A lot of the time when someone is asking me charts questions it’s simply a matter of not being able to find the setting option or not knowing if the option exists.
I am going to share a few tips and tricks that I have in my toolbox that may help you better display your data using charts or even just save you time. I will cover how each differs between Excel and Google Sheets and where to find the settings you need.
Changing Data Label Categories
Customizing your data labels can make your chart look cleaner as well as present the pertinent information in a more digestible way. In the pie chart below, the values are listed on the chart while the labels are in a legend below. Visually this does not make much sense as you’ll have to bounce back and forth to match up the labels with values.
There is a better way. In Google Sheets instead of selecting where to place your legend, you can choose to have the legend show as labels. This will show the categories with percentages and your data labels as values so you have everything you need.
Unfortunately, this is not as easy in Excel as this option does not exist. In Excel, you do have the option to change your data labels but it’s not quite as clean. For example, you can place a combination of your category name, values, and percentages on the chart, but it smooshes it all together. I would recommend sticking with the category name and either the value or percentage, but not both.
Dual Y-axis charts are useful to show the trends of two variables with very different scales and/or with different numerical units, such as currency and number value. This is easily accomplished in either Excel or Google Sheets. Below are a before and after shot of a line chart showing the difference a second Y-axis makes.
Per the usual, you’ll find navigating to the setting options slightly different between Excel and Google.
In Excel, go to add chart element –> axes –> more options and then click on the line within the graph that you want to place on a second axis. Select secondary axis and you’re set.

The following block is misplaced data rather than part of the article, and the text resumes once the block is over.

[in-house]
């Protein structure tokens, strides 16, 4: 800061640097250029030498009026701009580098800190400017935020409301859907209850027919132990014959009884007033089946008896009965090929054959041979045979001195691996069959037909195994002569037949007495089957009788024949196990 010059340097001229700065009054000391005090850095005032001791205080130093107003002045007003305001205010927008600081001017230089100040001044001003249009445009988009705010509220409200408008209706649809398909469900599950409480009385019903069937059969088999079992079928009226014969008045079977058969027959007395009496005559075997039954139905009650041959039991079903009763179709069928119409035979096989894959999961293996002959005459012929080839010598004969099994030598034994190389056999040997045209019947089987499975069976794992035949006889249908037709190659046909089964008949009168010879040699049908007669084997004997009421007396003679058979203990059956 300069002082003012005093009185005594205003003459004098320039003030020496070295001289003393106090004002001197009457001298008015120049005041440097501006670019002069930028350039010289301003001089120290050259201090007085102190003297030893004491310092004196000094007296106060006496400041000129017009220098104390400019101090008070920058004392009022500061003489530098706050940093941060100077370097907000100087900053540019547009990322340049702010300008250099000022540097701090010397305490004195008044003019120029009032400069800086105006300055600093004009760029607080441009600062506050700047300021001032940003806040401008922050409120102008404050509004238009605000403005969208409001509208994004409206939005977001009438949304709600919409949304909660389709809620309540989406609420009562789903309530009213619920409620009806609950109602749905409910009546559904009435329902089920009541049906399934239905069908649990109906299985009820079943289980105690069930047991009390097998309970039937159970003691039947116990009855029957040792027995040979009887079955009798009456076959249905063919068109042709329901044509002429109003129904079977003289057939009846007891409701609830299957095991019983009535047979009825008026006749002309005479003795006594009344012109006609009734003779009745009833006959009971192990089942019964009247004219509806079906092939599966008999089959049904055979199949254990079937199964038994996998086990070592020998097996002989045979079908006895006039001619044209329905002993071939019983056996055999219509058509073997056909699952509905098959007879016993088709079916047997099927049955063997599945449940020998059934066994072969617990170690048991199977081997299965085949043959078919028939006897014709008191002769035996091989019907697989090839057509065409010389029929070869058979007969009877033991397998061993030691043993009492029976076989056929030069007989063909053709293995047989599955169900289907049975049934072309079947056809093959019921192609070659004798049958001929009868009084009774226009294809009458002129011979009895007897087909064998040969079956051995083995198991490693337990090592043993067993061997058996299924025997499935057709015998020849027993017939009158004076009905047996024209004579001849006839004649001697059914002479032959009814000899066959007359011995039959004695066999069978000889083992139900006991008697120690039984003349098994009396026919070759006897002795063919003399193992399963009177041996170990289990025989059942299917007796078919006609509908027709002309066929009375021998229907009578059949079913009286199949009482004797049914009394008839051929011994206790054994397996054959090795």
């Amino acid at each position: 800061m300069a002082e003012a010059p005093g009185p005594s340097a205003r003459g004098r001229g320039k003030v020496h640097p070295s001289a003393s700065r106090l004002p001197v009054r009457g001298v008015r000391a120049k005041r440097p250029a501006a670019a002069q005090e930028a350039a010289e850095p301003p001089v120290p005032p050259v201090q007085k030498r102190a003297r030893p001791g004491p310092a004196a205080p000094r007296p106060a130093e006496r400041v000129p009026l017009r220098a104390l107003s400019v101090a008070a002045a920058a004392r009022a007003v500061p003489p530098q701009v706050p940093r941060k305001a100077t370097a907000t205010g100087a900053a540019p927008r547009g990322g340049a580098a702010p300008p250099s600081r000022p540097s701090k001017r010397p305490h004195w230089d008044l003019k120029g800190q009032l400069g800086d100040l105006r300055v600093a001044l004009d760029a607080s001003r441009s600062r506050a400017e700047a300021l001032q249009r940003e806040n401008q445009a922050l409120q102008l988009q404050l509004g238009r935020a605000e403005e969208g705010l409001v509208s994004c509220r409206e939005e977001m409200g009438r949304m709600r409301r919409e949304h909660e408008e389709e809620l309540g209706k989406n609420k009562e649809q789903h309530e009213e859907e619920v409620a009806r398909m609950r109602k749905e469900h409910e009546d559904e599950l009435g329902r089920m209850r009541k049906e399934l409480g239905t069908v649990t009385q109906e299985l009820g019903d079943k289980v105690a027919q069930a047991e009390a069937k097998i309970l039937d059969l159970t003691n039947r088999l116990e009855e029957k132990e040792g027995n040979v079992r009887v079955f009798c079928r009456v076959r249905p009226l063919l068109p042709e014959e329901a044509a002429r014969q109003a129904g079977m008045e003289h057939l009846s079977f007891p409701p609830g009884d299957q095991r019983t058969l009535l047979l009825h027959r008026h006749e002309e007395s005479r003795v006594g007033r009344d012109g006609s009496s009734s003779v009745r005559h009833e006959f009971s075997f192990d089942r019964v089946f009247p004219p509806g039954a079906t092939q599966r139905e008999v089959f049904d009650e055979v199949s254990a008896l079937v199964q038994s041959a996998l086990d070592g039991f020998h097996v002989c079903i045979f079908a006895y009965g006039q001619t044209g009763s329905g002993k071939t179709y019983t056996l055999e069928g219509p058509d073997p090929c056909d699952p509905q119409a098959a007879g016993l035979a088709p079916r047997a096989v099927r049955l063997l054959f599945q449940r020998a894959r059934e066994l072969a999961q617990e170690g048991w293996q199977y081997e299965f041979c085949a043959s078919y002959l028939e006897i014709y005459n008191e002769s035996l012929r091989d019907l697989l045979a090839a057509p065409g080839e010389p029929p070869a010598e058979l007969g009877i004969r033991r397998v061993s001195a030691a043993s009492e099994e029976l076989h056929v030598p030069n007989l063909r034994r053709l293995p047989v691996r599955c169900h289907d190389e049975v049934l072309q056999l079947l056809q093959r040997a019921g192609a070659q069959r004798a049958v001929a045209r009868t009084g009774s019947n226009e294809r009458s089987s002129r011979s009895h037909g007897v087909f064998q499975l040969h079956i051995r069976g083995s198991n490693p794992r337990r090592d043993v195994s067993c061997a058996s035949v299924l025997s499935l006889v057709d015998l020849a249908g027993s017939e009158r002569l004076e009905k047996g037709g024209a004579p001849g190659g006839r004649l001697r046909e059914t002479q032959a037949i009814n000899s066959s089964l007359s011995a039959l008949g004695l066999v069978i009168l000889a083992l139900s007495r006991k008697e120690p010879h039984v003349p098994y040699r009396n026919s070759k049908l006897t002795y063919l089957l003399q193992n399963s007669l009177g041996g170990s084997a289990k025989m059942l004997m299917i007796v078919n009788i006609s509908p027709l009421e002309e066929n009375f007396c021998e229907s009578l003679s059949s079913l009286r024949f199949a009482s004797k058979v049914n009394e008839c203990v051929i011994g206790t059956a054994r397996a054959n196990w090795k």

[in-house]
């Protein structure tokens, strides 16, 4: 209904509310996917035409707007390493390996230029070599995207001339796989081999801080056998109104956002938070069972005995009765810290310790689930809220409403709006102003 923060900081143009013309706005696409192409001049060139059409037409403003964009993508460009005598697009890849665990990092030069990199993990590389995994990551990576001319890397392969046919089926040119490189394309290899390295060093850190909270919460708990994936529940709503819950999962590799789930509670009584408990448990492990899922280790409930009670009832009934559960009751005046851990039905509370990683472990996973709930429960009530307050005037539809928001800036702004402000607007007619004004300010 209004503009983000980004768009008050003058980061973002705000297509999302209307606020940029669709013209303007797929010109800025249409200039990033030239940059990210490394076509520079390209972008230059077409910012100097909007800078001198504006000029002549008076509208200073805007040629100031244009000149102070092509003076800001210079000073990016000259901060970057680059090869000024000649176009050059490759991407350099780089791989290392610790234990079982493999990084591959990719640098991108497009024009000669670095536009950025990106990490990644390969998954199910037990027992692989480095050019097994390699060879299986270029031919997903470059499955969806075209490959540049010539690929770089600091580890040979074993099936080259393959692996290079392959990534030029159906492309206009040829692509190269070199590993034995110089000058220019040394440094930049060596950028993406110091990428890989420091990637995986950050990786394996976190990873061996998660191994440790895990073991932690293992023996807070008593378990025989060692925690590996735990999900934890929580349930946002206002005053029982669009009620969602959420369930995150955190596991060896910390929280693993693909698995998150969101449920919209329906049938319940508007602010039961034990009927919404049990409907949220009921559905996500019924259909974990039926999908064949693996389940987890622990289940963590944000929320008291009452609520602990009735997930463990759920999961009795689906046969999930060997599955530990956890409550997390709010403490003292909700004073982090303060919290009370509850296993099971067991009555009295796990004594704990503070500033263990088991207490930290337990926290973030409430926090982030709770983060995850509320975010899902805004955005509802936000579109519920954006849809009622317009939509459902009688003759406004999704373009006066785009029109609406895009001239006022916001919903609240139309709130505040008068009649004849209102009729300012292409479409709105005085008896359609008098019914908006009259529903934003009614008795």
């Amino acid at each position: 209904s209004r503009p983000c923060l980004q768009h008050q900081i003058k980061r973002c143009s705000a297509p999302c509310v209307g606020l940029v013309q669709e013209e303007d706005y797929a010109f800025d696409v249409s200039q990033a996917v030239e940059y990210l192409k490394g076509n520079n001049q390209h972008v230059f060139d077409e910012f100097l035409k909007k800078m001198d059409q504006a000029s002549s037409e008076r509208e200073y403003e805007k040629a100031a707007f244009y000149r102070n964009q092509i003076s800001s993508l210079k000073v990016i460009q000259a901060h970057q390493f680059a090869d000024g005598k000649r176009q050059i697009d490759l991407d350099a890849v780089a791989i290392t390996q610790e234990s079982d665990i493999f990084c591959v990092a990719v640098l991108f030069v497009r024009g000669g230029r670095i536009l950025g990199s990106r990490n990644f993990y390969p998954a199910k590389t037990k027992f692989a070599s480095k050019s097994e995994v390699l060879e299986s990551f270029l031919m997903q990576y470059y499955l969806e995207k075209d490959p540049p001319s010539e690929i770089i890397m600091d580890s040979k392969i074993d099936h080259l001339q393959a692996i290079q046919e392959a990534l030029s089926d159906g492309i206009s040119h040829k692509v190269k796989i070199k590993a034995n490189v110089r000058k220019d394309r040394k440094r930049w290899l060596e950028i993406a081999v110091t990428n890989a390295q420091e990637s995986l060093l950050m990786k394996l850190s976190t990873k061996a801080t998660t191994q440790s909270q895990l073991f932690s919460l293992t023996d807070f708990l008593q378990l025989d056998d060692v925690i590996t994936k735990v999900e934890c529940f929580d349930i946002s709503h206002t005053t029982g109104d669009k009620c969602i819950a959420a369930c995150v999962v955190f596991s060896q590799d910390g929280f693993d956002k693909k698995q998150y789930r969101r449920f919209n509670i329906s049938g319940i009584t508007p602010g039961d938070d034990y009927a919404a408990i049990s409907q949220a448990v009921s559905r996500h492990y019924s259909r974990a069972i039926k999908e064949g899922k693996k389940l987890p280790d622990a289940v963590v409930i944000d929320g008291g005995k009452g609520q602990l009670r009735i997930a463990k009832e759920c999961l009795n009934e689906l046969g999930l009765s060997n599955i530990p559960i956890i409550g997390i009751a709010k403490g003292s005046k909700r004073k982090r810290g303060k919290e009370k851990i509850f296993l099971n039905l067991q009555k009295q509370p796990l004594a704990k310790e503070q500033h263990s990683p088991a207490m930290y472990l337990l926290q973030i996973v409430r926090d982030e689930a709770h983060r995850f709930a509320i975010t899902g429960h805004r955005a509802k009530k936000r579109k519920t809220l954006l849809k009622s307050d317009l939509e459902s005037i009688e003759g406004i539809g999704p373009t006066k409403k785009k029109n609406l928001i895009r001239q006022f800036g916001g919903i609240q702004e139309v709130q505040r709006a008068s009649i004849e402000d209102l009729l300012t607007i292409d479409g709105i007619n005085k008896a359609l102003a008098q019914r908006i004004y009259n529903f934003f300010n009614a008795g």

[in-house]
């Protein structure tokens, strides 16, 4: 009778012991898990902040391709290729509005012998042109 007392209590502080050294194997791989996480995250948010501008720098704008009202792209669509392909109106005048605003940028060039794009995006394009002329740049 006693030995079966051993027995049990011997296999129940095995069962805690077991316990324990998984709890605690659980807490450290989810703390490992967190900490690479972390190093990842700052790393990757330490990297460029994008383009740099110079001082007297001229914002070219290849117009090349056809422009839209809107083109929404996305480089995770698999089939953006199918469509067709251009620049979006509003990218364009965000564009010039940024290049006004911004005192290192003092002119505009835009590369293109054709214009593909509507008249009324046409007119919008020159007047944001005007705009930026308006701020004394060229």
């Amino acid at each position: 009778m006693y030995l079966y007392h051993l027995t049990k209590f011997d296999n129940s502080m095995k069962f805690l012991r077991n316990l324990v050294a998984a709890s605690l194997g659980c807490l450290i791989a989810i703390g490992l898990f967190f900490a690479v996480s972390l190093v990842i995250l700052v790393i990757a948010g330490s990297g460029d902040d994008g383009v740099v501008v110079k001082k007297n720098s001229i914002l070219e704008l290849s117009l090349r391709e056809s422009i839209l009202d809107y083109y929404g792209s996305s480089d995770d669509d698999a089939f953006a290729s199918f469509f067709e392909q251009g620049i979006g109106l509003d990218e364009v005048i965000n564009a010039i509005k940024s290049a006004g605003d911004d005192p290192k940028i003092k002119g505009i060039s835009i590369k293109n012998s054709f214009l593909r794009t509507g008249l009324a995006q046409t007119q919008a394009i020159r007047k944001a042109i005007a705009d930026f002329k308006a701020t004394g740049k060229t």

In Google, select the chart–> customize (on the right-hand pane) –> series –> select one of the series –> change axis drop down to right axis.Reverse Y-Axis
When working with metrics that are represented inversely of other typical metrics, the reverse Y-axis comes in handy. For example, clicks is a typical metric where more is better. On the other hand, impression share lost is a metric where more is not better.
Take a look at the chart below where impressions share lost is in the default chart layout. Glancing over this chart our beautiful human brain initially thinks, “the trend is going down and that’s not good.” This chart is visually difficult for our brains to interpret quickly, which defeats the purpose of charts.
Switch the Y-axis order and you get this:
In Excel, select the Y-axis, and check the “values in reverse order” box AND choose the “maximum axis value” option. If you don’t select this latter option it will put your X-axis on the top of your chart.
In Google Sheets, reversing the Y-axis is not an option. Lame, I know. I prefer Google Sheets for most things and this kills me. In this scenario, I pull up my trusty Excel.
Connecting Charts to Presentations
I saved the best tip for last, in my opinion. When creating charts for presentations you can link your presentation charts with your actual spreadsheet charts so that if any changes are made they are updated in your presentation. It sounds like an insignificant tip. But I can’t tell you how much time I have saved by using this feature versus taking screenshots and pasting them only to realize I missed some formatting on the chart and have to do that all over again. Multiply that by 50 charts for a large presentation and it is cumbersome.
You’ll have to pick a favorite and stick with it for your spreadsheet and presentation though. Excel connects only to Powerpoint and Google Sheets connects only to Google Slides.
For Microsoft fans, copy your chart in the Excel spreadsheet and paste it into your Powerpoint using the paste special options and select link to data.
For Google die-hards, in Slides select insert –> chart –> from sheets. It will ask you to select the sheet you want to pull the chart from which you can find searching by file name.
While very common and preferred by a lot of people and clients, using a second Y-axis is not the data nerd way of displaying two series. If you want to get serious, read Why not to use two axes, and what to use instead.
That’s it for this article but don’t that stop you. Once you master these initial chart tricks keep on finding other ways to create bewitching charts that tell your data story.
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